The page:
I stood by the jeep looking out over the grasslands of Kaziranga in the state of Assam watching some swamp deer and rhinos graze in the distance. It was beautiful! Then suddenly the elephant grass in front of me twitched and out strode a rhino, heading straight at me. I froze as it approached, my muscles tensed as my body prepared for flight. It kept coming closer, too close, was it going to charge? Should I run?
When you mention wildlife in India, people automatically think of tigers, leopards, elephants and monkeys, but very few people associate India with rhinoceroses. The Indian rhino, also known as the greater one-horned rhino, is found in the riverine grasslands at the foot of the Himalayas in north India and Nepal. There are approximately 3000 rhinos left in the wild, 2000 of which are found in Assam, one of India’s most north-easterly states, and most of these specifically in Kaziranga national park and tiger reserve. I was fortunate enough to join Sudhir Shivaram, an eminent Indian wildlife photographer, to photograph the rhinos in Kaziranaga and see what else the park had to offer.
I arrived in Guwahati airport, Assam and started the long 5-hour drive to Kaziranga. It is rare that I would say this, but the road was excellent. Some small bits are still under construction, but by Indian standards it is a truly an excellent road. I had read up on Kaziranga and the rhinos before coming (knowing your subject is essential for good wildlife photography), and had heard of rhino sightings along the roadside. I thought, like most roadside sightings, it was down to plain luck if this happens, but our driver said it was pretty much a certainty. Low and behold, he pulled over at a known spot and there it was… my first wild rhino, maybe 100m from the road in a field. This was the start of an amazing trip!
Kaziranga has four jeep safari zones; the Central, Western (Bagori), Eastern (Agaratoli) and the Burapahar range, each of which is a strikingly different habitat and having their own unique feel. I would recommend going to each of them, time permitting, as I did, but if you have time restrictions and have to pick one, opt for the Central range which is the most popular and was where we spent most of our safaris.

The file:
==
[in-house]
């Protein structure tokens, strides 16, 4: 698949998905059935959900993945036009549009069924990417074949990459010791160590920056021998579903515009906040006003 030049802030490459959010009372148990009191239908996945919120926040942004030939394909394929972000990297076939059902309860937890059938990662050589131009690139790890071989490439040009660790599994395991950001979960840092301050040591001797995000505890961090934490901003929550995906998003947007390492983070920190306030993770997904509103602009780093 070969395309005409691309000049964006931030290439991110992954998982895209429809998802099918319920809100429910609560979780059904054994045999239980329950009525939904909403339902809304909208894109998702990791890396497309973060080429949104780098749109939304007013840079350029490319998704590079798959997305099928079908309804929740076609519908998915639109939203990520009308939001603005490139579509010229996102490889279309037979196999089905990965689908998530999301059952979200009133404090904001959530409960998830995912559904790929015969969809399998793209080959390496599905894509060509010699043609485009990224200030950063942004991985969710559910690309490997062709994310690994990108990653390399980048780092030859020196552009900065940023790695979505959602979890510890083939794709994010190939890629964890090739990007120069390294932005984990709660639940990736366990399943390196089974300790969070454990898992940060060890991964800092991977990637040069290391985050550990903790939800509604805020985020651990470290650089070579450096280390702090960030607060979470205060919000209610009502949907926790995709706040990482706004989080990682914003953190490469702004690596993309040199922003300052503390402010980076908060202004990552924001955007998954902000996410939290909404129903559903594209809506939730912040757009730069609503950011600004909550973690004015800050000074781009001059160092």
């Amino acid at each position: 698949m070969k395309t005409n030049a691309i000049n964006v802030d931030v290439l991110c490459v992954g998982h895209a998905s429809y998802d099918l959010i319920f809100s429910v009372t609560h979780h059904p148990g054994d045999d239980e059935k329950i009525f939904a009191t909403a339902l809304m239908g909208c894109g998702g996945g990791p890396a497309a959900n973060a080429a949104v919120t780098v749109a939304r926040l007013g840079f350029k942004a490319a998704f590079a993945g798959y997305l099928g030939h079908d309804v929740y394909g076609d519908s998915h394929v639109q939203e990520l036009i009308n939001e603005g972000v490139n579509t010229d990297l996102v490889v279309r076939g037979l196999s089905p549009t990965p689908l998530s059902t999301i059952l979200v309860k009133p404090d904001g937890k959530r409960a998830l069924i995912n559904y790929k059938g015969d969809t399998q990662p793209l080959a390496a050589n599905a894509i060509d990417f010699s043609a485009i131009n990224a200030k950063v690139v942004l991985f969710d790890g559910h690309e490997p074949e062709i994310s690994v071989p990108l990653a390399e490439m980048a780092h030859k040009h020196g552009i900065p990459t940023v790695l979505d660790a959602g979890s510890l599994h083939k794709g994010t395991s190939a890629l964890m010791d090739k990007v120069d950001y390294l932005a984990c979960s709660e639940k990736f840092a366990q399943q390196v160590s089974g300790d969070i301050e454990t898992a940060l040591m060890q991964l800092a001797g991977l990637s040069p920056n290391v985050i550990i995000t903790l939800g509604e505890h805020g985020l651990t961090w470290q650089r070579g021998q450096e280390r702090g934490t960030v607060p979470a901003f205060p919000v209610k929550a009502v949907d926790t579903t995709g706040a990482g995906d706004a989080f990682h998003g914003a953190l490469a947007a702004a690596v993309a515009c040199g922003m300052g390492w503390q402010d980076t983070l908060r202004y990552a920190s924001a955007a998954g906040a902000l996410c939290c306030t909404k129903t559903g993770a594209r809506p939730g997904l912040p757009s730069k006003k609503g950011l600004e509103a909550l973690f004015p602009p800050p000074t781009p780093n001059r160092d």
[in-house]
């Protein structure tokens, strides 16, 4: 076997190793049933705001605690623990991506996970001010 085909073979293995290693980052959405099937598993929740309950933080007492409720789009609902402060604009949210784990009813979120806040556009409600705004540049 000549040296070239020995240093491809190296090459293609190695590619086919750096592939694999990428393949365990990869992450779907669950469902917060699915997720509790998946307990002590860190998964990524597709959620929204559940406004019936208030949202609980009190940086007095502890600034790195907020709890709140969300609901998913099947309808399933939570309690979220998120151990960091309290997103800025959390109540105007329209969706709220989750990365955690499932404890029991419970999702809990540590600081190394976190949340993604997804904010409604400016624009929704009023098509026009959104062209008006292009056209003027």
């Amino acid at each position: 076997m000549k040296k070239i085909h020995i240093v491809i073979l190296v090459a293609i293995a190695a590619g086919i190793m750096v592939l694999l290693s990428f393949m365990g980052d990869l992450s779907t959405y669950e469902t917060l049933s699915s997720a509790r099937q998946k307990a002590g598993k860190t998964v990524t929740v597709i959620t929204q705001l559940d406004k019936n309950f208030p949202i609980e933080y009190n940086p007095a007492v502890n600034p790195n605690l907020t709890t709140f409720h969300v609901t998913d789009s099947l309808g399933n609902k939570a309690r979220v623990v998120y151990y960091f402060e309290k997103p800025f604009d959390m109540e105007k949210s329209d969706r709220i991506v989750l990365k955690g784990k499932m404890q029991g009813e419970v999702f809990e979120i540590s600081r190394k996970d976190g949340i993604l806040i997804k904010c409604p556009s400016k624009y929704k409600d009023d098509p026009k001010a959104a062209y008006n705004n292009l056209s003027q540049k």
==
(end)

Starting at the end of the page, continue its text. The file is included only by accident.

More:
The central range is dominated by large areas of elephant grass, rightly called as it can conceal elephants easily, dotted with pools of water left over from the previous monsoon flood. This is where we saw the most rhinos and elephants. It is an amazing sight to see elephants wandering through the grasslands, not to mention the rhinos. The safari follows one track that leads you through the grasslands to a small river where you can see otters, turtles and woodland where if you are very lucky, you might get to see the rare giant squirrel.
Unlike other tiger reserves I have been to, you are allowed to disembark from the your safari vehicle at set points to look out over the landscape in the observation towers. It was at one of these stops in the Central range that I had a close encounter with a rhino. My companions went up the observation tower, but I stayed by the jeep, looking out over the tall grass to the receding water line of the pools and distant images of rhinos and deer. Suddenly a 2000 plus kilogramme rhino appeared out of the elephant grass about 10 metres in front of me. I grabbed my camera and crouched in front of the jeep as it sauntered towards me. It kept coming, closer and closer until it was about 5 metres from me.
I was taking photographs the whole time, but I must admit those shots towards the end where getting blurry as my hands shook. As it got too close for comfort I made a tactical retreat into the jeep, observing it though the passenger window. It looked at me, and I looked back. It appeared to smile at me then turned away back into the grass. Adrenaline pumping and, grinning from ear-to-ear, I counted my lucky stars that it did not charge.
Other than the Rhinos, Kaziranga also has herds of the Asian elephant and the Asian water buffalo. There are also tigers in Kaziranga, an estimated 90 of them. However, as you can imagine, with all that tall grass, seeing one is very difficult. There were a couple of sightings while I was there, but I was not so lucky this time. There are also Hoolock Gibbons, India’s only apes, which also eluded me this trip.
The park has so much to offer so I hope for a return trip.
Kaziranga is a fantastic place to see the last of the Indian Rhino. However, poaching is a big problem, indeed, two rhinos where killed the day before we arrived. The local authorities are working hard to protect them, but they are understaffed and underfunded.
People say the unicorn is a myth… this is false, it exists, except it is fat, grey, loves mud, and is more commonly known as the Indian one-horned rhino. If you need more proof, its scientific name is Rhinoceros unicornis.